THE PURCHASE OF AN ICON
"A man is rich in proportion to the
number of things he can let alone." -Henry David Thoreau
Following months of quiet negotiations, closed-door meetings
and secret deals, it was revealed that millionaire Alan Gerry,
businessman and native of Sullivan County, had purchased the site of the
1969 Woodstock Festival, as well as 1400 acres of adjoining land in
Bethel NY. In prepared remarks issued on 24/4/97, it was announced that
Alan Gerry was now the owner of this legendary site. It further went on
to state that he had also purchased a number of parcels surrounding the
Woodstock site, with the intentions of creating a
class performing arts center. He expressed appreciation that this
property had been sold to him in trust, not only to add to the economic
fabric of a county, but to ensure that this touchstone of modern
American music and culture was protected. He made it clear that his
intent was not only to bring growth and prosperity to a much needed
area, but also to preserve, in perpetuity, this historic land - where
generations of people from around the world could walk freely on those
hills, and be inspired by Woodstock past, present and future. The Gerry
Foundation Inc., a not-for-profit organization, was created to help
develop these plans.
In the years to follow, the news fell silent, and the air in Bethel was
filled with curiosity and conjecture as to what those plans might be, as
well as doubt and skepticism that any plans would be followed through.
During that time, it also heightened trepidation regarding the fate of
the highly revered and historic Woodstock site.
2000: The much anticipated news came three years later, when in May, it
was reported that the Gerry Foundation�s focus was on the long-term
development of a performing arts complex, and in August a major press
conference was held. Standing on the Woodstock site, with many
politicians, businessmen and media in attendance, Alan Gerry,
accompanied by Governor George Pataki, announced his plans for the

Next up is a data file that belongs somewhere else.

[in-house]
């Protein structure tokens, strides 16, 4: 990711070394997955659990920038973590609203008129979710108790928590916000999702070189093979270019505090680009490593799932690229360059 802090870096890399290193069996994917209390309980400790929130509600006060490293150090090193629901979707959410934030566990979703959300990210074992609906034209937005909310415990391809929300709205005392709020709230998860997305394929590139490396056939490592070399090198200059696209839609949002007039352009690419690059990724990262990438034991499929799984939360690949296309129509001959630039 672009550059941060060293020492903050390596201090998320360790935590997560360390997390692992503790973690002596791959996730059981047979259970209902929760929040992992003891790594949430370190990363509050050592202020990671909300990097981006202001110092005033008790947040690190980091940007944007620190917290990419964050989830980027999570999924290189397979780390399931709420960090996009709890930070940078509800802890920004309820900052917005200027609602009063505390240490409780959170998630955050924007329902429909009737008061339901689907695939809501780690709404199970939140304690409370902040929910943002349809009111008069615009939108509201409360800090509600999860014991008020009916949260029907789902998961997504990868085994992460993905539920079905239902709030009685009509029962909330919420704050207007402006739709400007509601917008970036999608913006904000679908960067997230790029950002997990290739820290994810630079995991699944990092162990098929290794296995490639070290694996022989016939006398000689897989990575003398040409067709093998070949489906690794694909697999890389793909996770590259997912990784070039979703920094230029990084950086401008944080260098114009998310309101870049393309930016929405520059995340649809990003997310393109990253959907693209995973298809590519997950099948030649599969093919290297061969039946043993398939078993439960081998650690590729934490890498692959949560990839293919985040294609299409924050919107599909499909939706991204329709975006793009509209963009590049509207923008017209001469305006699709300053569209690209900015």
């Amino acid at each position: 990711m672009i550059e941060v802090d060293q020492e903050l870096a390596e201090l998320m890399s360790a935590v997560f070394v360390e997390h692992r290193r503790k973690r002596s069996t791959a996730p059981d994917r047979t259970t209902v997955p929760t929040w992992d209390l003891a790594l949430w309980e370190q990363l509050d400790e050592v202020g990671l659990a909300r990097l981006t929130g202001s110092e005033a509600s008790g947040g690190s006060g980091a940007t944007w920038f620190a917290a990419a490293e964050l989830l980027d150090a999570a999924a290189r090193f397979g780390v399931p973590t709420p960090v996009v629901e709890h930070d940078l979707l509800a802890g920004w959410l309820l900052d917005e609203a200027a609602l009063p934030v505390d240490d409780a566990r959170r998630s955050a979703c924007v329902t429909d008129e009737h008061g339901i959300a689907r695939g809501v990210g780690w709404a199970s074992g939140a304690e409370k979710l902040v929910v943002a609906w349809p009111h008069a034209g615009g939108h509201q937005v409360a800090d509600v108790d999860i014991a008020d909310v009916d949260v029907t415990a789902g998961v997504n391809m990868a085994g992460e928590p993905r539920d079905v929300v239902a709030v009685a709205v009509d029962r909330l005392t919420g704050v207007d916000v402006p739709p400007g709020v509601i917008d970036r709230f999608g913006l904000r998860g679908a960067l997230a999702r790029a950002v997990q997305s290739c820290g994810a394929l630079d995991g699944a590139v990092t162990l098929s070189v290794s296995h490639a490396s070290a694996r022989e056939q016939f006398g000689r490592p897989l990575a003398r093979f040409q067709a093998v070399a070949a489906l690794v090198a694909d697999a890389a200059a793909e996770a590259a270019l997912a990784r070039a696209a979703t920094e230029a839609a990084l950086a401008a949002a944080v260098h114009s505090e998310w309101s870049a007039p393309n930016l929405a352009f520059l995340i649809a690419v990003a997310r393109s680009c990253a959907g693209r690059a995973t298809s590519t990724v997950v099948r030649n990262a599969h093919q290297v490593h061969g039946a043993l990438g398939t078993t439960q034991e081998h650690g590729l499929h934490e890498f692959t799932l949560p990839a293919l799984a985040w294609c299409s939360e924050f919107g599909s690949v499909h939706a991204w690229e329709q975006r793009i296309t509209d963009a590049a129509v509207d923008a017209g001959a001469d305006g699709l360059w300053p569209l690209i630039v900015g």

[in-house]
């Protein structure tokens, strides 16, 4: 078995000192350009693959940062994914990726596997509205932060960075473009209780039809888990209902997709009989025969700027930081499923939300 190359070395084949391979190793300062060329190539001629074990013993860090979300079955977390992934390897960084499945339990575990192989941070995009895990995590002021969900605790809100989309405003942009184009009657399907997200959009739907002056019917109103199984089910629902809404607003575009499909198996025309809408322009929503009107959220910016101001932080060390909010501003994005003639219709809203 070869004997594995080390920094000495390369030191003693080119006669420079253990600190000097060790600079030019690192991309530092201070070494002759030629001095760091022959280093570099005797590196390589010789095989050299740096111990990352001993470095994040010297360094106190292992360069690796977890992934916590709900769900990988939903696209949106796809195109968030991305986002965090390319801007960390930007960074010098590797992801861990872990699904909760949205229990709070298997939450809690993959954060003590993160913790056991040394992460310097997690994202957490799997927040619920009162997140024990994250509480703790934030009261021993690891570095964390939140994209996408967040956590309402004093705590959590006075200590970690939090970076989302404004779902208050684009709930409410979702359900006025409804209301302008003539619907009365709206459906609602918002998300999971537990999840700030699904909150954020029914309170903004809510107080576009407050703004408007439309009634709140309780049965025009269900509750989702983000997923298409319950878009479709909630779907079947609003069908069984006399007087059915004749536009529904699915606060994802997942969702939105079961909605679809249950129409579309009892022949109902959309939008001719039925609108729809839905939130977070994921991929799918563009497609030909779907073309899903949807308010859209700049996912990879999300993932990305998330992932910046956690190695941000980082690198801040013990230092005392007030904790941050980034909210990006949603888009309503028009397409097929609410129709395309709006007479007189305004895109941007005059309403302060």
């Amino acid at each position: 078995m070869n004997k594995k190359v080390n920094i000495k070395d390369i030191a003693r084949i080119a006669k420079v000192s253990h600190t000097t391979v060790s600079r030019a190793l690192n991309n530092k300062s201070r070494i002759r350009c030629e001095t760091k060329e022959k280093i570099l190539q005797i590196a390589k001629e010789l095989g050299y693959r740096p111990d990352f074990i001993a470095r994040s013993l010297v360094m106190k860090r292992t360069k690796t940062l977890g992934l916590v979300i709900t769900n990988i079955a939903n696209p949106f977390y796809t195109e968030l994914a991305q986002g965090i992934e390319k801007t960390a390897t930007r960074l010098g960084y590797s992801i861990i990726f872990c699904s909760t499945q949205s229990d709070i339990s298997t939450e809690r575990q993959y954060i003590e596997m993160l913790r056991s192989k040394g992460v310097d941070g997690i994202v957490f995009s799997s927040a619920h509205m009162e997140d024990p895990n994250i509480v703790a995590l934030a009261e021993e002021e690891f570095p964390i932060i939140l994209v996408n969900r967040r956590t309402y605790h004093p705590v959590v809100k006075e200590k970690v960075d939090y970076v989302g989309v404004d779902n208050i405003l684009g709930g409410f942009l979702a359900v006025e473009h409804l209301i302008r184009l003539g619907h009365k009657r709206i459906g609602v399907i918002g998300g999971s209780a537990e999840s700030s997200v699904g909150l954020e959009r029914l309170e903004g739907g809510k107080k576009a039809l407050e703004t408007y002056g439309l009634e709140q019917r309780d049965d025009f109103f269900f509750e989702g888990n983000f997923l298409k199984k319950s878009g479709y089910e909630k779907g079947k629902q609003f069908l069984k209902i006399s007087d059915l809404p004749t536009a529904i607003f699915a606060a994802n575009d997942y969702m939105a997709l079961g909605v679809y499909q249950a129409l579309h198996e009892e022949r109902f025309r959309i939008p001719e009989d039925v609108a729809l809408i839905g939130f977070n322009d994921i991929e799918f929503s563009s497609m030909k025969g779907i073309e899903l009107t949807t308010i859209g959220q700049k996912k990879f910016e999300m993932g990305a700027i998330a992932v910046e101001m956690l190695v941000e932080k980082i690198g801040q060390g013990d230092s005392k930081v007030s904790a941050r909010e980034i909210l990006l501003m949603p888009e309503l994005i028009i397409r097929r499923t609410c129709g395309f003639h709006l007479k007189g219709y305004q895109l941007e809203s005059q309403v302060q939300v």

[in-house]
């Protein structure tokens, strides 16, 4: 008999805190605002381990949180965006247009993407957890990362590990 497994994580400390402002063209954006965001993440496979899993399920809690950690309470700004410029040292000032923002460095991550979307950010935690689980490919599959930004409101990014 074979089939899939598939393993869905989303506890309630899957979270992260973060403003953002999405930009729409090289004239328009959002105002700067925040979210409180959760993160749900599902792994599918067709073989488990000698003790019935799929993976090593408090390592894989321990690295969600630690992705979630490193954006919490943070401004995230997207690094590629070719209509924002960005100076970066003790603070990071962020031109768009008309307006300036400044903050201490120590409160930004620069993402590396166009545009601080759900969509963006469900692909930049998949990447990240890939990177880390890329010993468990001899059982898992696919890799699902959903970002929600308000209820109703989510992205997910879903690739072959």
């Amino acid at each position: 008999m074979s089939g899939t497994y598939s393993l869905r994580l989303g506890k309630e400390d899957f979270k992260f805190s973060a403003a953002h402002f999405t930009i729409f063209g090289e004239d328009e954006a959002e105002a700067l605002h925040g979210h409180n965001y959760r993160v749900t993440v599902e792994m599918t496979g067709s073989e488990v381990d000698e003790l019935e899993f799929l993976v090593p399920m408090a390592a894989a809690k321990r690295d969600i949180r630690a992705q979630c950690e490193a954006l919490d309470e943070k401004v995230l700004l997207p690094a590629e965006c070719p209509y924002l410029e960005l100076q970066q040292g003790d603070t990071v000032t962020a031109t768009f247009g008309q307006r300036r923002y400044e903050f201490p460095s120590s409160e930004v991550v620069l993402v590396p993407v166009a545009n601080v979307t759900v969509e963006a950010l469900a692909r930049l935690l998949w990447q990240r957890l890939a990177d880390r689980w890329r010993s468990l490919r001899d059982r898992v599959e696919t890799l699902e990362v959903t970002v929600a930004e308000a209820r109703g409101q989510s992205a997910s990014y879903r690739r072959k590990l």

development of a $40 million Performing Arts Center - plans which would
not only breathe new life into Bethel and Sullivan Co., but also respect
and protect the history and legend that is contained within that land.
Reactions were very positive, and support was pledged from the highest
levels of state to the sum of $15 million in financial aid. It was said
to be the greatest thing to happen to Bethel.
Rumors that the Woodstock site was threatened by development circulated
in September, but those reports were quelled by the Gerry Foundation's
reassurance that they acknowledge the importance of this special place.
The re-organization of those concerned with safeguarding the original
Woodstock Site came about in October,
and the Woodstock Preservation Alliance was born. An internet-based
organization in favor of the performing arts center - advocating for the
mere 37.5-acre parcel of historical land, situated amidst 1400 - to
remain free - in its untouched, unspoiled, and unaltered state, within
2001: In June, following months of planning, the Gerry Foundation
presented a major step in a dream to responsibly and successfully
capitalize on a legend, and the master plan for the Bethel Performing
Arts Center was unveiled. Pending successful outcomes of the necessary
environmental and land use reviews, their proposal revealed plans to
include a pavilion, performance center, visitors center, exhibition and
retail space and museum, with future plans to include a school for the
performing arts as well as a conference center.
Most importantly, and in standing by their pledges, the Gerry Foundation
announced that, with the exception of a festival stage to be placed
where the original stood in 1969, the Woodstock Site would remain
untouched. The concerns of those focused on the protection of the
Woodstock Site were eased, and the WPA released a statement of
congratulations and support.
This was a win-win decision for commerce, culture, and history, and it
strengthened the vision for impending growth. Widely celebrated, reports
of this news received national attention. Assuring and reiterating his
stance on developing the 37.5 acre Woodstock Site, Alan Gerry posed the
question, quoted in the NY Times: "Would you build a shopping center
where Washington crossed the Delaware?"
In retrospect, that statement was the beginning of the end - but
nevertheless, at that time, it achieved a wide-scale trust that the
socially, culturally, and historically significant global icon would
2002: In March, without the fanfare or national attention that had
surrounded the previous announcements; the Gerry Foundation quietly
changed their plans.
Despite their assurances, regardless of their expert findings and
contrary to wide-spread popular belief, the original Woodstock Site was
slated for development. Their proposal placed the "core activities
buildings" on the top third of the upper plateau, asphalt walkways would
cut across the bowl, steel security fencing would encompass the area -
attesting to the fact that there are those who would build a shopping
center where Washington crossed the Delaware.
The summer of 2002 brought about an evolution in the Woodstock
Preservation Alliance, and standing under that banner, a core group of
historical preservation activists launched a most compelling cause for
the historic preservation of the 1969 Woodstock festival site, in an
attempt to make a difference, and the extent of those efforts are
documented within this website.